- The full set of 2000 children with perfusion-MRI and gait assessment has been completed.
- The full set of 2000 persons from the Rotterdam Study with perfusion-MRI measurement has been completed.

The following major findings can be reported:
- We have demonstrated life-course trajectories of the circulation, especially the small vessels. We found that arterioles and venules have their largest diameter in childhood and from that point onwards start decreasing in size (Figure 2). In other words, there seems no 'developmental' phase in childhood towards larger arterioles. Furthermore, we found that the narrowing of the small vessels is paralleled by an increase in blood pressure, especially in mid-life.
- We studied how the association between blood pressure and cognition changes over the life-course. We found that in children there is a very weak link between diastolic blood pressure and cognition. In contrast, in a middle-aged and elderly population this link is more solid and present for both diastolic and systolic blood pressure.
- We have shown that markers of maximum brain reserve, i.e. intracranial volume, and maximum cognitive reserve, i.e. education, both relate to the risk of Alzheimer. However, this effect strongly attenuates when taking into account brain size and cognitive function later in life. It seems thus, that the effect of degeneration is stronger than the effect of reserve.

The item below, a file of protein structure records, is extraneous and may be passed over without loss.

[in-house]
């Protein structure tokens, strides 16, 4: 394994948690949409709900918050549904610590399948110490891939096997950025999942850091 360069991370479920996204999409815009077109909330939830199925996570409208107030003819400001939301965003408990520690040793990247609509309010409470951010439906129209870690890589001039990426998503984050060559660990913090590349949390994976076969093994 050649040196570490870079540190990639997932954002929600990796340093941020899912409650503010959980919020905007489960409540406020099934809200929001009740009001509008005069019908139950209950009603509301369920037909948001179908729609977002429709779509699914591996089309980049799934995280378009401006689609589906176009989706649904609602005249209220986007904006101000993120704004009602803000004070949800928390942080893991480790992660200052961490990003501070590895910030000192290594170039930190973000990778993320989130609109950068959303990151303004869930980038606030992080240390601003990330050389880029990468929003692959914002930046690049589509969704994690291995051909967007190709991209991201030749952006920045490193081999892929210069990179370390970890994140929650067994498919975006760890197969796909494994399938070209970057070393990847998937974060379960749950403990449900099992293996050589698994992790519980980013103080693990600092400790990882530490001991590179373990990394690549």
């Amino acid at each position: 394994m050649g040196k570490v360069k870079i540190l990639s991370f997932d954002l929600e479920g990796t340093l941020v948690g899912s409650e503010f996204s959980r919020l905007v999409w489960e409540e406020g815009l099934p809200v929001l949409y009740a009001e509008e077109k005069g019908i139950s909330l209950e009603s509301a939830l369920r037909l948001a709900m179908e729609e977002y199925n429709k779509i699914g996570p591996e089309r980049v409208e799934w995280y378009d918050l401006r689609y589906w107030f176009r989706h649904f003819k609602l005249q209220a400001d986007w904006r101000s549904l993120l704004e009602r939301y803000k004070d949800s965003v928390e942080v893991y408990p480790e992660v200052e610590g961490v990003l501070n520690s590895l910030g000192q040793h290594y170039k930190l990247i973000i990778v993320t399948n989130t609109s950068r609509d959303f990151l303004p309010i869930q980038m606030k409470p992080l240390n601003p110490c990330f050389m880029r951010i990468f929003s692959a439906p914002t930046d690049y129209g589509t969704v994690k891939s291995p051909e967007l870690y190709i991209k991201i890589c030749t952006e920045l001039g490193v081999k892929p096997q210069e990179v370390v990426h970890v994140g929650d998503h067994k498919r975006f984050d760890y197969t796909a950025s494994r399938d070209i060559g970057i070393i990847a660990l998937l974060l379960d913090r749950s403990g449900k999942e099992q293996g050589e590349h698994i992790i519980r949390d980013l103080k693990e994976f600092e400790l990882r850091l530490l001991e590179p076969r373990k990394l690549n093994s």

- We found a strong interaction effect between brain size and cognitive functioning, indicating that both structure and function of the brain are important aspects and show synergy in maintaining brain health (Figure 3).
In ORACLE, I will investigate the origins of AD across the entire life-span: from fetal life in utero to end of life. Hereto, I am compiling a life-course cohort-study that consists of three separate population-based samples that together cover the entire life-span. Such life-course approach using a combined cohort that captures the entire life-span is worldwide unique and comprises truly ground-breaking research aimed at understanding reserve in order to unravel the earliest origins of AD. Whereas current studies still use age-limits, in ORACLE I will not be bound by - arbitrary - age-ranges, but instead will take the next step by studying the entire life-span. I will study reserve not only using conventional markers, but also approach reserve from innovative angles not used hitherto. For instance, markers that transcend the classic distinction of brain and cognitive reserve, such as connectivity markers, form an integral part of ORACLE. Moreover, I will move beyond the boundaries of conventional cognitive reserve by including non-cognitive brain function, e.g. gait, in my research.
Results from ORACLE will provide a comprehensive and multidimensional understanding of the early-life predisposition and mid-life early origins of AD. These findings will form the basis for future targeted intervention and prevention studies as well as individual risk stratification.
Figure 3: Synergistic effect of brain reserve and cognitive reserve on AD risk
Figure 2: Lifecourse trajectories of retinal arteriolar diameter
Figure 1: Conceptual framework of reserve across the lifecourse